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Regarding Resumes, I sympathize with those who want longer resumes with lots
of information to help with the screening process. I know from my own
experience that when you have a lot of interest in a position, it is a
challenging and difficult task to weed out those who aren't worth
interviewing so you can concentrate on those who look worthwhile. I would
like to offer a different perspective.
My objective, as a prospective candidate, is to be "screened in," if you
will. I know that no matter how good my resume appears, I will not be
offered the job (which I may not want once I've finished the interview
process anyway). At most, a resume can only hurt me by causing me to be
screened out. Remember, though, that my objective is to get a foot in the
door. Only after we've met face-to-face do I have a chance of being offered
So I focus my efforts on determining what it takes to make that cut and get
the interview. My resume, which I rigorously keep to one page, is focused
on the job on offer. It is not a general purpose resume. It is my intent
to give you enough information so that you know I am someone you want to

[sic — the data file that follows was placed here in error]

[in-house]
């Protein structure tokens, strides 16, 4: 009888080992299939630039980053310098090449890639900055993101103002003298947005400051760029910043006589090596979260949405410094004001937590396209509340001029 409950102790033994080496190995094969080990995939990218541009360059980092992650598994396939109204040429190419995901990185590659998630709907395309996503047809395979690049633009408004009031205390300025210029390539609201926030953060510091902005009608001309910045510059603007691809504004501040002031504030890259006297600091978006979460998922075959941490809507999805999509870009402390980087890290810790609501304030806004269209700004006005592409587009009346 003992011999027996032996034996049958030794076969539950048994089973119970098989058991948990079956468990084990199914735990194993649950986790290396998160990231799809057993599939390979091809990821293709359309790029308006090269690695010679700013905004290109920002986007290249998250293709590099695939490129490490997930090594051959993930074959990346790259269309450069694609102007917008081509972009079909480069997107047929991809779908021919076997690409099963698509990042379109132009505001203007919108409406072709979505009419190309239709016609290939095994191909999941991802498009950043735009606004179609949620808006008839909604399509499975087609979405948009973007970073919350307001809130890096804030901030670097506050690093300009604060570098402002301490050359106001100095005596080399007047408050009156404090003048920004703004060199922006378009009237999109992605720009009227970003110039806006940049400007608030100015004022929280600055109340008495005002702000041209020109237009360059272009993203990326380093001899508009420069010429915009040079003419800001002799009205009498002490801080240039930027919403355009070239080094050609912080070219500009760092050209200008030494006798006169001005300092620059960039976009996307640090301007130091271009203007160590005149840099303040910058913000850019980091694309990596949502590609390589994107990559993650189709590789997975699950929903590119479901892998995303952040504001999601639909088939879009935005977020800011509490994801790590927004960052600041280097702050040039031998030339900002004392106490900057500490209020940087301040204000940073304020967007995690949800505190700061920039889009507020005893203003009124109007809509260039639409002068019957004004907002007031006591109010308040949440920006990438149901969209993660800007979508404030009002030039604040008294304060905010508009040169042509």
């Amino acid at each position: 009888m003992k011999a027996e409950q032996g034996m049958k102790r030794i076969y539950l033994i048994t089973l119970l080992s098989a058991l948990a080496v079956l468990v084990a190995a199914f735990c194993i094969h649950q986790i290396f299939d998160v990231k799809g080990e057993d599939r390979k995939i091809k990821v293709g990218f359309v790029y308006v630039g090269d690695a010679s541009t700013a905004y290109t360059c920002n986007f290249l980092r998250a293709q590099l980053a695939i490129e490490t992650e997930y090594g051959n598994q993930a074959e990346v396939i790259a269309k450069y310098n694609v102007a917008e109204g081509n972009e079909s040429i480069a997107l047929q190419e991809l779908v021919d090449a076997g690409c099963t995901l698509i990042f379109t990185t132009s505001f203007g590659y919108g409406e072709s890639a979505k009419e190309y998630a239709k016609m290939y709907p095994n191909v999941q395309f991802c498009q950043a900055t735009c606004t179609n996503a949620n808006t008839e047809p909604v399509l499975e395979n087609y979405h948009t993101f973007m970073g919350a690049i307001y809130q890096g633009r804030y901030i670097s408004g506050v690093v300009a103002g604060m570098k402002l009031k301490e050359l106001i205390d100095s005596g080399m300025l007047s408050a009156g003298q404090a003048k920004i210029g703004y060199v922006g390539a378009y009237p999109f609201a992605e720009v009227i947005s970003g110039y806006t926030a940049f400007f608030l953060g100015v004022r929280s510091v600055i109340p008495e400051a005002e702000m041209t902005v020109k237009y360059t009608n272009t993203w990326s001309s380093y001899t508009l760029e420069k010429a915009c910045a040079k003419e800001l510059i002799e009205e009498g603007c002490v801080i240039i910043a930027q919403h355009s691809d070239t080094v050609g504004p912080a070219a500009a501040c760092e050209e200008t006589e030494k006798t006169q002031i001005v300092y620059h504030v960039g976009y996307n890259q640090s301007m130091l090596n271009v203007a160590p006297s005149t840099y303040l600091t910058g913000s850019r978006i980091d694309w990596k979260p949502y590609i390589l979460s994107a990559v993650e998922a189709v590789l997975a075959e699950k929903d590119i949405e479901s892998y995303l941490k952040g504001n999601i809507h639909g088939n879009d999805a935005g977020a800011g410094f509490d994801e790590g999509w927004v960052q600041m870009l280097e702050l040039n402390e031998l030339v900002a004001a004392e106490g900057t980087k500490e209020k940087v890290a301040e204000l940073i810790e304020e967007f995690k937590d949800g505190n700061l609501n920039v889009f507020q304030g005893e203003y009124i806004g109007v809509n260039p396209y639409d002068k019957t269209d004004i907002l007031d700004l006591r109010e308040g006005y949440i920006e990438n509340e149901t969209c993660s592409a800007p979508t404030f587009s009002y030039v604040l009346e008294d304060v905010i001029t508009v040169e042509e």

Just as you find that your approach works (with a two-page or four-page or
whatever resume), I find that my approach works for me. I have shared it
with many people, and I have heard many good things from those who have
However, I can't take credit for inventing anything. I learned what I know
from three sources: a job counselor I worked with when I was downsized at
one company, FortyPlus of Central Ohio, and using my writing training and
skills. In my view, a resume specifically focused on demonstrating that I
meet your needs gets me in the door. Then the interview process works its
way, and we either come to an understanding or we don't. But it seems to me
that I best demonstrate my writing ability by giving you enough, and only
enough, information to determine that you need to meet me.
That's why when people ask if I can do Marketing Communication, I say Yes.
I do it every time I conduct a job search.